Friday, 18 March 2011

'B' Is For Better - Some top B-sides

Remember vinyl records? Remember 7 inch singles? The ones you could put into a jukebox. Usually with an A-side backed with (B/W) a B-side. Or as the Americans referred to it, a flipside. In the days before EPs, 12" singles, CD Singles with limited editions, remixes and everything that undermined the art of a B-side.

Well sometimes, just sometimes, the B-side was actually far superior to the A-Side. Here's a list of 10. I've inverted with B/W with a F/B for fronted by.


1) New Order "In A Lonely Place" F/B "Ceremony"
There was huge anticipation for the first post-Joy Division release and while Ceremony is good, "In A Lonely Place" is mean, moody and magnificent (helped in this video by Bernard's irritation with Steve Morris' slow tempo). But turns out both songs were actually penned by Joy Division after all, before Ian Curtis' death, since this one appears on some of their live bootlegs. Still great though.

2) The Jam "Butterfly Collector" F/B "Strange Town"
When they weren't rehashing old Motown numbers as B-sides, The Jam actually put out some great value singles because both sides were of high standard. Weller's ropey hitting of the falsetto in "Strange Town" put me off that track, but the B-Side is creepy, unsettling and lyrically quite brilliant.

3) The Birthday Party "Kathy's Kisses" F/B "Nick The Stripper"
"Nick The Stripper" is fairly routine BP sleaze fare, but when you scroll past the bog standard "Blundertown" which opens the flipside, you are caught completely off guard by the jazzy scuzz of "Kathy's Kisses" which hints at Cave's future solo direction. This track shows Cave has a fine sense of humour which BP die hards would not have permitted at the time, demanding music to shoot up in venue toilets by. I know, I saw them... I was at a joint headline gig of The Fall & BP. Half the audience were Nick Cave homaging in their look, the others all had Mark E Smith wonky bowl cuts. The Cave fans were complaining about the Fall fans slavishly resembling their hero; the Fall fans were moaning about the Cave clones. I kid you not...Me I liked both bands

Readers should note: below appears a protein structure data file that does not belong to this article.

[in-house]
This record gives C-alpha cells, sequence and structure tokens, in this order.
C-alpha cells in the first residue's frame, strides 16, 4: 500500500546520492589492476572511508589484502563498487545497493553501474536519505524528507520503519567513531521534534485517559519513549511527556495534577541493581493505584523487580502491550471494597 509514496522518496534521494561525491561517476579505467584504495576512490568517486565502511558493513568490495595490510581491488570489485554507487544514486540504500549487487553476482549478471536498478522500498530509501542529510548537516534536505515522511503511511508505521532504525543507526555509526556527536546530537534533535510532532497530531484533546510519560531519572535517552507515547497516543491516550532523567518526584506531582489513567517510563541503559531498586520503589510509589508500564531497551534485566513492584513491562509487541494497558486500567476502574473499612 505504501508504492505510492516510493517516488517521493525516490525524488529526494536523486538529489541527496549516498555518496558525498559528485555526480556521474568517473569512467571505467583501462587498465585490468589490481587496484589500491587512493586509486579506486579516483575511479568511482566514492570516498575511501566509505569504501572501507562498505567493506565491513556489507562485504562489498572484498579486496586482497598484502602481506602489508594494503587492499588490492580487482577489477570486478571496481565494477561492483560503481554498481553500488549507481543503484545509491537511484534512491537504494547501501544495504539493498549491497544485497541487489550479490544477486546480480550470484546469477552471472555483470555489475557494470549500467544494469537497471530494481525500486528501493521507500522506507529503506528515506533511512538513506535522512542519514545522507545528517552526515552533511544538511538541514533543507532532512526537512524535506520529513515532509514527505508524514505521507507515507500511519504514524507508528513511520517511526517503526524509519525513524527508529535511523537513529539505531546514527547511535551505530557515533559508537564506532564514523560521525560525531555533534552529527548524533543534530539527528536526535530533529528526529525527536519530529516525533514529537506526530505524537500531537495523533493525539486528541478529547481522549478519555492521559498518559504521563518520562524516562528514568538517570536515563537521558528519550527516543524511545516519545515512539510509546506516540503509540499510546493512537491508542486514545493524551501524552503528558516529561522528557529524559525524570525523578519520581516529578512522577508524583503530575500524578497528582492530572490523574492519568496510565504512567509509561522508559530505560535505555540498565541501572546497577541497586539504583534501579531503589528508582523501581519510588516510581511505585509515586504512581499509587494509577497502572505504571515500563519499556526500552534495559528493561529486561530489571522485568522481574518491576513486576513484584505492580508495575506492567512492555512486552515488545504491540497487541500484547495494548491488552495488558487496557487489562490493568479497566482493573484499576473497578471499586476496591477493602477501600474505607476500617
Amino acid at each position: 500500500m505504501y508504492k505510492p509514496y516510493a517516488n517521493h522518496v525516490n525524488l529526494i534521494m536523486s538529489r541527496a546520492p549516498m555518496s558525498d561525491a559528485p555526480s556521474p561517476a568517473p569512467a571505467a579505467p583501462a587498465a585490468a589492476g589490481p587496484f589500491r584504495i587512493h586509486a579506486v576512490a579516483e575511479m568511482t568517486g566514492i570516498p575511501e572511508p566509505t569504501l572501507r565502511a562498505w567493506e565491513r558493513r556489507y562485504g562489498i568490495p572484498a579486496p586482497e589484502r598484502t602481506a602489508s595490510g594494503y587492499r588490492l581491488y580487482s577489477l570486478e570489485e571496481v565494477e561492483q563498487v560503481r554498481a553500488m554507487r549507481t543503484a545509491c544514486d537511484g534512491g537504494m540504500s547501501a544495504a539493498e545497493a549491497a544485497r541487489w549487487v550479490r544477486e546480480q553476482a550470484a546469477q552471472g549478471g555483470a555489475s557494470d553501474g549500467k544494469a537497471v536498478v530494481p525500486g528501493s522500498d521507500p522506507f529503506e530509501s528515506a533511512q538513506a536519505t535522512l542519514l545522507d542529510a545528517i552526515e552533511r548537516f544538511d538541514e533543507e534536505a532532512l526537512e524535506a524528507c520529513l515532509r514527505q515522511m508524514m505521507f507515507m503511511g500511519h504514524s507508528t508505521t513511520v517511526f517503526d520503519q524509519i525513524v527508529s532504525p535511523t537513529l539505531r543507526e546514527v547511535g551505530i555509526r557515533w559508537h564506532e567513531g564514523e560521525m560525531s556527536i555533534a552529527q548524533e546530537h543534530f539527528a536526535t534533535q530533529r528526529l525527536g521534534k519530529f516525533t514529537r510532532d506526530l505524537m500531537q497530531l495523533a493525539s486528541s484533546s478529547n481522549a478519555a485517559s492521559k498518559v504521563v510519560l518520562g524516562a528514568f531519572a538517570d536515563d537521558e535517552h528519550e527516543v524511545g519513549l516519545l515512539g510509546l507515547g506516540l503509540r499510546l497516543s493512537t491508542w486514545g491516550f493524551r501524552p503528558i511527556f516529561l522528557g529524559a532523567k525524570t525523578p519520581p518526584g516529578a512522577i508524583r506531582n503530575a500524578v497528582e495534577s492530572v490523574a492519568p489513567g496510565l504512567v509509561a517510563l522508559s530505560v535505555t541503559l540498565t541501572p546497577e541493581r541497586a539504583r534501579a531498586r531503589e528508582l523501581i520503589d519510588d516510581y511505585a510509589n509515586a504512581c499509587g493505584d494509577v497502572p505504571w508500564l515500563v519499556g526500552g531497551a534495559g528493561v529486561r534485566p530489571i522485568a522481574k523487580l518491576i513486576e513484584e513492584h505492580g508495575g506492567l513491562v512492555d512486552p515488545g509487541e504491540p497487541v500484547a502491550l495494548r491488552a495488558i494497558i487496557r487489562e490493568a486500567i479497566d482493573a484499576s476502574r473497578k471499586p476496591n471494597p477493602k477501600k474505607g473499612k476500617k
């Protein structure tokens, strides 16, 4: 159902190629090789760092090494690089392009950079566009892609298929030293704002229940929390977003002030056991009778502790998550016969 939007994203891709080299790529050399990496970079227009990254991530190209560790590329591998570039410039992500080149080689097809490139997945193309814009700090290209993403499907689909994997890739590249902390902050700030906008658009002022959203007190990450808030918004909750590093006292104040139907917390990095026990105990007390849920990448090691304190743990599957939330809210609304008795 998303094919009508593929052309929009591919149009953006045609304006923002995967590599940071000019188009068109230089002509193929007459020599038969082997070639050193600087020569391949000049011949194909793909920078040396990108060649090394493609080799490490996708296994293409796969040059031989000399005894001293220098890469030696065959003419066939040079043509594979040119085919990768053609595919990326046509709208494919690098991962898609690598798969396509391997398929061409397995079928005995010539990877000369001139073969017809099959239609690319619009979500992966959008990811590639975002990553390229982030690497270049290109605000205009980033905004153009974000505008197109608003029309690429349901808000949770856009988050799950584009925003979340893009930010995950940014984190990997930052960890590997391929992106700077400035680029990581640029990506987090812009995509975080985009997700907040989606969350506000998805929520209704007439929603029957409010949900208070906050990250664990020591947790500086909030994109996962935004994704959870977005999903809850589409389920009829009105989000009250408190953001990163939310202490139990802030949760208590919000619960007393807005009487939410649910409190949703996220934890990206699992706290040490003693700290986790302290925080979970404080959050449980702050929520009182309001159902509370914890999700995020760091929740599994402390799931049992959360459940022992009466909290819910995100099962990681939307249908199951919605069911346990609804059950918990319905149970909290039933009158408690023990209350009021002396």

4) The Cramps "You Got Good Taste" F/B "Faster Pussycat"
I love this track for the tease that permeates it top to bottom, in the music, in the lyric and in the delivery. Wonderful and burlesque.

5) The Ruts "Love In Vain" F/B "Staring At The Rude Boys"
If Staring was all Chart acsending tribal bop, Vain displayed The Ruts' other string to their guitar, of really rather noble white reggae. Added to that this is the song of singer Malcolm Owen's confession to his ultimately fatal battle with heroin and it's a criminally hidden masterpiece that always brings a tear to my eye.

6) Spizz Energi "Virginia Plane" F/B "Soldier Soldier"
Everything Spizz did was a bit throw-away, a bit jokey. But this is a wonderfully tongue-in- cheeky punk tribute to he who is the most far removed from punk, and Spizz does a fair Brian Ferry impression. Way better than the A-side.

7) The Clash "Armagideon Time" F/B "London Calling"
I like London Calling, but it's not as great as it's B-Side, even though it's a cover version of a Willie Williams song. The theme and sound of paranoia is common to both, but is so much more held under in Armagideon, that it is a far richer and denser song.

8) The Specials "Friday Night Saturday Morning" F/B "Ghost Town"
Ghost Town was obviously a seminal track for the Thatcher riot-blighted Britain of the 1980s, but The Specials never did a bad song and Hall's wistful delivery counterpoints the 'there must be more to life than this' tone of the lyrics here. This really is a hangover comedown song, but with such aplomb you know you'll go out and do it all again the following evening.

9) The Fall "Fantastic Life" F/B "Lie Dream Of A Casino Soul"
The Fall did honour the 7" format with many fine B-Sides, so it was quite tough to pick one, but I think the jaunty, sweep-along organ of this just clinches it for me. "People tend to let you down/ It's a swine". Quite.

10) Monochrome Set "Alphaville" F/B "He's Frank"
From disorder comes a really tight lead guitar riff and rhythm section. The vocal is pleasingly plaintive as well. Knocks the socks off the A-Side.

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